Russia loses two more Sochi medals after IOC bans four skeleton racers

2014 Olympic men’s champion Aleksandr Tretiakov one of those affected

Alexander Tretiakov: 2014 Olympic champion has been banned from all future Games. Photograph:  Alexander Hassenstein/Getty Images

Alexander Tretiakov: 2014 Olympic champion has been banned from all future Games. Photograph: Alexander Hassenstein/Getty Images

 

The International Olympic Committee (IOC) has banned four more Russian athletes for doping at the 2014 Winter Olympics in Sochi.

Having already announced retrospective sanctions for six cross-country skiers, Wednesday’s quartet are all skeleton racers, including 2014 Olympic men’s champion Aleksandr Tretiakov and women’s bronze medallist Elena Nikitina.

Those two, plus Maria Orlova and Olga Potylitsyna, are now also banned from all future Games, ruling them out of February’s 2018 Winter Games in Pyeongchang.

This comes only four days after Nikitina claimed her first World Cup win in four years in Utah and will boost British star Lizzy Yarnold’s chances of defending her Olympic title in South Korea.

These sanctions have been handed out by the disciplinary commission the IOC set up to prosecute cases against individual athletes mentioned in Canadian law professor Richard McLaren’s 2016 investigation for the World Anti-Doping Agency.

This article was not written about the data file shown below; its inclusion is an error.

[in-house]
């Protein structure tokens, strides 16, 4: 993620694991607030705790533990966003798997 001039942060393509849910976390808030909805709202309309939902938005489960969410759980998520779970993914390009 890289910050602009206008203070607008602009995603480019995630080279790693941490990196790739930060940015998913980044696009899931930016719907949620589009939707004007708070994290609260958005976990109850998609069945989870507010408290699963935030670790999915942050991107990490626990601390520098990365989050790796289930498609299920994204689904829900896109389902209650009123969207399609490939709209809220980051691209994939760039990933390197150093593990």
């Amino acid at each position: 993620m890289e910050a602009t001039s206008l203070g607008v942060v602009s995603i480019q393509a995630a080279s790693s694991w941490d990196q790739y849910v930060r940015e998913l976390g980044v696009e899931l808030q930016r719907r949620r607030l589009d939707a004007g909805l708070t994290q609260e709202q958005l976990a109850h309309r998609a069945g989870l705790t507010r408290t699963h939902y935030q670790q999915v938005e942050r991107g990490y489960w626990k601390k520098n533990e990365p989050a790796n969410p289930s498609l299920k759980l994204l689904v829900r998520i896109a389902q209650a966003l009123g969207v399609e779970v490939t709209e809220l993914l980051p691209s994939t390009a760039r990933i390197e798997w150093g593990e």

His landmark report, published last December, accused Russia of running a state-sponsored doping programme that benefited more than 1,000 athletes in 30 sports.

That programme was at its peak in Sochi, where Russian athletes dominated, winning 33 medals, including 13 golds.

Today’s announcement, however, means they have now lost six of those medals with more to go as a total of 28 Sochi Olympians were mentioned in McLaren’s report.

Led by IOC member Denis Oswald, the commission is working its way through the sports and has promised more batches of decisions in the coming weeks.

A second commission, chaired by former Swiss president Samuel Schmid, is looking at the bigger issue of whether the entire Russian team should be banned from Pyeongchang or not.

Its report, which will focus on what role the state and sporting authorities played in the scandal, will be sent to the IOC’s executive board before it meets in Lausanne in early December.

The decision on what collective sanction Russia will face, if any, will be announced by IOC president Thomas Bach on December 5th.

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